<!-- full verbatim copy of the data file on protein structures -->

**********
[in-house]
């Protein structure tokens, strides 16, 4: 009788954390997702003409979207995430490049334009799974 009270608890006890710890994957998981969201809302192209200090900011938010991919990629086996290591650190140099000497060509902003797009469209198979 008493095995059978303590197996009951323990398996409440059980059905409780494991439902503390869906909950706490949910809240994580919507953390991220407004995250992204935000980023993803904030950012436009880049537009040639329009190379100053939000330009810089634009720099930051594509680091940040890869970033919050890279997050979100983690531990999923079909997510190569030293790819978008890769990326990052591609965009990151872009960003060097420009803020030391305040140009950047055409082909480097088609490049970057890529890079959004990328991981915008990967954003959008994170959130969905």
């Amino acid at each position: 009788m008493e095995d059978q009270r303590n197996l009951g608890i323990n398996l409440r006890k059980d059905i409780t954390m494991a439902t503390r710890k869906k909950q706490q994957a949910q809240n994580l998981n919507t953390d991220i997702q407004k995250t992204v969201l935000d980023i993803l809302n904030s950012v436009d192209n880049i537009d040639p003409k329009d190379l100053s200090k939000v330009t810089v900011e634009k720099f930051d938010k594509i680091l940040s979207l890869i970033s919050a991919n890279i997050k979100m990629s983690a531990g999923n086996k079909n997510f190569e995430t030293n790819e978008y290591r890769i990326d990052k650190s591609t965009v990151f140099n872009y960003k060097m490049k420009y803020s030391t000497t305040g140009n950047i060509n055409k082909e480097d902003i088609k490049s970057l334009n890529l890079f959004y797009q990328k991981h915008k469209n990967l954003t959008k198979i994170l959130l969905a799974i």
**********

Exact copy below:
[in-house]
């Protein structure tokens, strides 16, 4: 009788954390997702003409979207995430490049334009799974 009270608890006890710890994957998981969201809302192209200090900011938010991919990629086996290591650190140099000497060509902003797009469209198979 008493095995059978303590197996009951323990398996409440059980059905409780494991439902503390869906909950706490949910809240994580919507953390991220407004995250992204935000980023993803904030950012436009880049537009040639329009190379100053939000330009810089634009720099930051594509680091940040890869970033919050890279997050979100983690531990999923079909997510190569030293790819978008890769990326990052591609965009990151872009960003060097420009803020030391305040140009950047055409082909480097088609490049970057890529890079959004990328991981915008990967954003959008994170959130969905």
């Amino acid at each position: 009788m008493e095995d059978q009270r303590n197996l009951g608890i323990n398996l409440r006890k059980d059905i409780t954390m494991a439902t503390r710890k869906k909950q706490q994957a949910q809240n994580l998981n919507t953390d991220i997702q407004k995250t992204v969201l935000d980023i993803l809302n904030s950012v436009d192209n880049i537009d040639p003409k329009d190379l100053s200090k939000v330009t810089v900011e634009k720099f930051d938010k594509i680091l940040s979207l890869i970033s919050a991919n890279i997050k979100m990629s983690a531990g999923n086996k079909n997510f190569e995430t030293n790819e978008y290591r890769i990326d990052k650190s591609t965009v990151f140099n872009y960003k060097m490049k420009y803020s030391t000497t305040g140009n950047i060509n055409k082909e480097d902003i088609k490049s970057l334009n890529l890079f959004y797009q990328k991981h915008k469209n990967l954003t959008k198979i994170l959130l969905a799974i």